What if, at your local pet-supply store, you could purchase a dog-training tool that would make your dog weaker, klutzier and less intelligent? And what if this tool increased your dog’s frustration and fearfulness about the world and made him or her less likely to bond with you? Would you buy it? Of course not! Yet, millions of these “tools” are sold every year to unsuspecting dog lovers who want the absolute best for their dogs. The tool is a “crate,” which is just a euphemism for a cage. In fact, dog crates are even smaller than most cages that are used to house dogs in laboratories.
In their new book Dogs Hate Crates: How Abusive Crate Training Hurts Dogs, Families & Society, Ray and Emma Lincoln discuss in detail the detrimental effects of crating on dogs’ well-being. They explain how the crating trend got started, what continues to fuel it, why it’s so harmful and what the alternatives to crating are. The authors are experienced dog trainers and behavior specialists who found that they were spending much of their training time trying to undo psychological and behavioral symptoms caused by crating.
Shockingly, it is now commonplace for people who use crates to keep their dogs in them for upwards of 18 hours per day, according to the authors: nine hours while the owner is at work (including a commute), another eight hours at night, any hours during which no one is home in the evening and on the weekend and any time that company comes over or the dog is simply “underfoot.”
Pro-crate advocates will say, “Yes, but a crate is just like a cozy den.” But dogs, wolves and other wild canids are not true “den animals.” Wolves use a den for only eight weeks, right after their pups are born. Afterward, the den is abandoned. And since dens don’t come with a locked door, there is no true comparison between crates and dens.
Others will say, “But my dog loves his crate!” This statement defies logic. No animal on Earth “loves” to be caged. However, dogs do love people and will tolerate almost anything that their guardians force them to endure. According to some experts, dogs who appear to “love” their crate because they keep running back to it are often really exhibiting a lack of self-confidence or even fearfulness toward the outside world brought on by the extreme confinement and isolation of a crate.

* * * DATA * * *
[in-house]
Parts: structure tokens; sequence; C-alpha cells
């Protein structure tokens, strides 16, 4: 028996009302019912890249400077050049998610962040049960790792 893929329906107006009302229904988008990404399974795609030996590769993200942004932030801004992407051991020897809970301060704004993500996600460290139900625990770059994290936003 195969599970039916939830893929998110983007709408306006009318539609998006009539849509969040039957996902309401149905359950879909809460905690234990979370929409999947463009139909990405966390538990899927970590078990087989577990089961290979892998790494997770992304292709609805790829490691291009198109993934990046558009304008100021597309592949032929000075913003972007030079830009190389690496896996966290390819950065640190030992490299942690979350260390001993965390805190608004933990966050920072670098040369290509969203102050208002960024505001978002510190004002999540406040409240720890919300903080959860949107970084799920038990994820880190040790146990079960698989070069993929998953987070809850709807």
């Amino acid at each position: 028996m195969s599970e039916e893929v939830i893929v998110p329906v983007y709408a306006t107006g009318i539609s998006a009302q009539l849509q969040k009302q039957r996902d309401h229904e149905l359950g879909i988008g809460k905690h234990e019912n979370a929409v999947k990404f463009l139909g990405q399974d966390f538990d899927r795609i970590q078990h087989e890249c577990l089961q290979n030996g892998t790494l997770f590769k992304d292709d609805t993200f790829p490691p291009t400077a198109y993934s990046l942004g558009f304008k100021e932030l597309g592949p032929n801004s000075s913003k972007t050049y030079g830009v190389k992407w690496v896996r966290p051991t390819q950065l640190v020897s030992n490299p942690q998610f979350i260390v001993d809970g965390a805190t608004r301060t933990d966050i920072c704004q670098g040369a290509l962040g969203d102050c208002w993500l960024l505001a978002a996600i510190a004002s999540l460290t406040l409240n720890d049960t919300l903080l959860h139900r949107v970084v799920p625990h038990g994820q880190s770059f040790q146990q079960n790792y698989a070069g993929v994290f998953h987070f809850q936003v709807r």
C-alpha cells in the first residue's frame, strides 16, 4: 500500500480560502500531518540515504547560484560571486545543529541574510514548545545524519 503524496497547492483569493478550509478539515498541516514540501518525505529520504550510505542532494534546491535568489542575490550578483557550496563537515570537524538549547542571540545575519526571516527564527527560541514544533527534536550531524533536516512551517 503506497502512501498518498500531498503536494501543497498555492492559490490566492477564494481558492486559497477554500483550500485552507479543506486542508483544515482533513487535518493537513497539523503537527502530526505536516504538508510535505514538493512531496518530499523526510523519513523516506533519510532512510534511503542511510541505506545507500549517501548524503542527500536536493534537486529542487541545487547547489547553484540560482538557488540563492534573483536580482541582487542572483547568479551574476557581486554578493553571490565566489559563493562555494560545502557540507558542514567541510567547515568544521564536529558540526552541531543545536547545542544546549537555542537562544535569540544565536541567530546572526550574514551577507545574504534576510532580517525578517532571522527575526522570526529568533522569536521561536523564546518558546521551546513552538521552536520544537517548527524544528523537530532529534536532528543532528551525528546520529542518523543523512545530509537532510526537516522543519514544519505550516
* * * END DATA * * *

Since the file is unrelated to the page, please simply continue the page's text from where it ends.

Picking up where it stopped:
In truth, crating is an inadequate substitute for comprehensive dog training used by trainers who lack competence and wish to increase their client base rather than taking the time needed to solve individual dog problems. At best, crating only postpones the day when real training will have to take place because dogs simply can’t learn how to interact with the world while in isolation. At worst, crating makes behavior training, including house training, more difficult, often creating serious and sometimes even dangerous behavior problems.
But trainers aren’t the only ones who profit from crates. There is a lot of money to be made from crates in the dog industry, not just from the crates themselves, but also from all the peripheral industries, such as products and services meant to cure behavior problems as well as medications and supplements for dogs who have not learned to cope with the world because of crating. If crating were widely denounced, many dog-based industries would shrink. No wonder so many dog-related professionals have jumped on the crating bandwagon.
Crating is a cruel practice that has tormented and harmed millions of dogs and brought unhappiness, guilt, stress and confusion to millions of people who simply want what’s best for their canine companions. Dogs—and their guardians—deserve better.
This article was written by Karen Porreca, a senior director of People for the Ethical Treatment of Animals